Friday, February 2, 2007

How Shiitake Mushrooms Are Grown

How Shiitake Mushroom Are Grown

Shiitake Mushrooms, or Lentinus Edodes as they are known by their technical name, certainly pack a punch when it comes to their great Umami flavour, brightening up any meal you serve them with. But where are they before they hit your dinner plate? And even before they hit the grocery store? Let’s find out just where shiitake mushrooms come from.

Shiitake mushrooms were originally cultivated on natural oak logs, a process which took two to four years to initiate. This process was so lengthy because it can take up to four years for the mycelium to colonize the wood sufficiently enough to produce fruiting. When the mushrooms did fruit it was on a seasonally basis; fall and spring. This would usually last about 6 years. With new technology mushroom farmers are now able to create artificial logs that produce shiitake mushrooms much faster.

Oak sawdust, straw, corn cobs and other organic materials are mulched up and packed into a poly bag where it is sterilized and inoculated with spawn. These bags are place in environmentally controlled rooms, where the humidity and light are set at the ideal growing conditions for shiitake mushrooms. These man-made logs will start to produce shiitakes in seven weeks. Once the shiitake have started to fruit, it takes another 7 days for them to be ready for harvest. Once a log is completely harvested and the first flush is finished, the log is soaked in ice cold water for about 1 hour. This re-actives the mushroom mycelia causing the log to start fruiting again. This new process will take about 4 months compared to the six year cycle on natural logs.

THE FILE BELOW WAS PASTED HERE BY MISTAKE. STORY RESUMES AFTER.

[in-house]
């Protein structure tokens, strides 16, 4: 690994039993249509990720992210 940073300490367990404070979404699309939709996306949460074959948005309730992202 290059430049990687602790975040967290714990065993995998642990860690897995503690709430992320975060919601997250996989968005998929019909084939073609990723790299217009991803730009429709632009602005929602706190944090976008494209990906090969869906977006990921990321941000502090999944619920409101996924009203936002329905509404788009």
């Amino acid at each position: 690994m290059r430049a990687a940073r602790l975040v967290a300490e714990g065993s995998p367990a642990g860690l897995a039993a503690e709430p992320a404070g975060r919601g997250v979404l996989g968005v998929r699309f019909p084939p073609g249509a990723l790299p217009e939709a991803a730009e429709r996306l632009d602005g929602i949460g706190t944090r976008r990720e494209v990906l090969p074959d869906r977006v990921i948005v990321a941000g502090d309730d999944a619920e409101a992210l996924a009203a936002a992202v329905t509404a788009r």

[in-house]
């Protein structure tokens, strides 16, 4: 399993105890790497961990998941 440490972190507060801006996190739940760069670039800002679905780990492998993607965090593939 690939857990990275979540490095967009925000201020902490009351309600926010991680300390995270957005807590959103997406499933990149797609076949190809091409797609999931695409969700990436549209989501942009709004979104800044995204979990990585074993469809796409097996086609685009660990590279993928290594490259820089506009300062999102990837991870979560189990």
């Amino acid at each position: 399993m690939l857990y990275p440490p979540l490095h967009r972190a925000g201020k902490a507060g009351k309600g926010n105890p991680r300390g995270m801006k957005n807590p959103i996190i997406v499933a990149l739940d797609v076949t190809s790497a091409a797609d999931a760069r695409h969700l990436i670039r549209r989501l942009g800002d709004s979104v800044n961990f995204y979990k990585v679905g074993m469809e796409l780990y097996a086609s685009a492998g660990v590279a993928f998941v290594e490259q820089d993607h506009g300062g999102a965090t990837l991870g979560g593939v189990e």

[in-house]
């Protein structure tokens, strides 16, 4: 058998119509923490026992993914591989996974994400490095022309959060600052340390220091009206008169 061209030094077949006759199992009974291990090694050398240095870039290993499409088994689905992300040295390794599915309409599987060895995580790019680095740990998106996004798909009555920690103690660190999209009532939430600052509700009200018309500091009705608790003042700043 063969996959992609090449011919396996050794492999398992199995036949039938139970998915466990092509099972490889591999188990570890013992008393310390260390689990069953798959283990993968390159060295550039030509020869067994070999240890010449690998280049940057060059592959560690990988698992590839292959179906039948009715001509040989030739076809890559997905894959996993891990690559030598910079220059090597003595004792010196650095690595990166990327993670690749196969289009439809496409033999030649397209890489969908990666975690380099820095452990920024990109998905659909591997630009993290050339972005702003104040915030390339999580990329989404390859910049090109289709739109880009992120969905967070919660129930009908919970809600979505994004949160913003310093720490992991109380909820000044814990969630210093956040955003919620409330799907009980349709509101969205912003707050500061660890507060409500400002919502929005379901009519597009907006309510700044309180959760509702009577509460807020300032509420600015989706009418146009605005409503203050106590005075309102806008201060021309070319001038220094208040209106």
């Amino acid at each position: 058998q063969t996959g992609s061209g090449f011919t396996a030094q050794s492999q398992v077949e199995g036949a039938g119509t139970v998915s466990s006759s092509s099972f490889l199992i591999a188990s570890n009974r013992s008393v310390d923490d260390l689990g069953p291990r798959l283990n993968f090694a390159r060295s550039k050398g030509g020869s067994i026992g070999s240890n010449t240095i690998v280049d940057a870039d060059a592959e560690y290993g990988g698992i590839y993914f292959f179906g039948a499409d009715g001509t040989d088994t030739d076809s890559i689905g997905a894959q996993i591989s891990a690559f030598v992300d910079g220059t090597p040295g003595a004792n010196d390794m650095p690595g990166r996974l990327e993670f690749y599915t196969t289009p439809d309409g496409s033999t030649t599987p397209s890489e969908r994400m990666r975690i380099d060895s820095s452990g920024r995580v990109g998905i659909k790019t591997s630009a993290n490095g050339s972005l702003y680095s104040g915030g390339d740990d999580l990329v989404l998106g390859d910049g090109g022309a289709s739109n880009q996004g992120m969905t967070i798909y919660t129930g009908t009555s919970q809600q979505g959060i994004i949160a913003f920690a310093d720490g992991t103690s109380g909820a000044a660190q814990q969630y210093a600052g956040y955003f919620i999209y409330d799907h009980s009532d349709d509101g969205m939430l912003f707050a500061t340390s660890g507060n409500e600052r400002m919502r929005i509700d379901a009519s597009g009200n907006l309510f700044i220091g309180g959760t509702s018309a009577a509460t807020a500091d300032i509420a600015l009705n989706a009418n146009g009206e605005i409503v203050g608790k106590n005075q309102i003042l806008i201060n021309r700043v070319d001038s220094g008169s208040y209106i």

Shiitake mushrooms are harvested by hand, so you know you are getting quality, and delivered to your local grocery store within 12 hours of being picked.

Contrary to popular belief the shiitake mushrooms that you buy in Canada are not imported from Asian countries, but are grown right here in Canada. Now you know that they are definitely fresh.

Stay tuned, as we will discover how oyster mushrooms are grown.

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